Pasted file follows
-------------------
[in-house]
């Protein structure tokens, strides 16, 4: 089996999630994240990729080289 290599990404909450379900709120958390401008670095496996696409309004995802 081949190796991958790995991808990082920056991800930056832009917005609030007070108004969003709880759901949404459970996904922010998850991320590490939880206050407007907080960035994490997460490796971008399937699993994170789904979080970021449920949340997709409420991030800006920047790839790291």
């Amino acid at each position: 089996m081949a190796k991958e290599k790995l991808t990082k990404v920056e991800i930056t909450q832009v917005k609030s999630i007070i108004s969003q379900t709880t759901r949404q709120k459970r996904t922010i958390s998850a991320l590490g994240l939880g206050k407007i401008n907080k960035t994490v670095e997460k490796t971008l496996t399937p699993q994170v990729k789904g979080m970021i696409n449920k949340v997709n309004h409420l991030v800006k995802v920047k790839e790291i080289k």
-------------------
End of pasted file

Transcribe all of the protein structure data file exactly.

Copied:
[in-house]
């Protein structure tokens, strides 16, 4: 089996999630994240990729080289 290599990404909450379900709120958390401008670095496996696409309004995802 081949190796991958790995991808990082920056991800930056832009917005609030007070108004969003709880759901949404459970996904922010998850991320590490939880206050407007907080960035994490997460490796971008399937699993994170789904979080970021449920949340997709409420991030800006920047790839790291």
């Amino acid at each position: 089996m081949a190796k991958e290599k790995l991808t990082k990404v920056e991800i930056t909450q832009v917005k609030s999630i007070i108004s969003q379900t709880t759901r949404q709120k459970r996904t922010i958390s998850a991320l590490g994240l939880g206050k407007i401008n907080k960035t994490v670095e997460k490796t971008l496996t399937p699993q994170v990729k789904g979080m970021i696409n449920k949340v997709n309004h409420l991030v800006k995802v920047k790839e790291i080289k």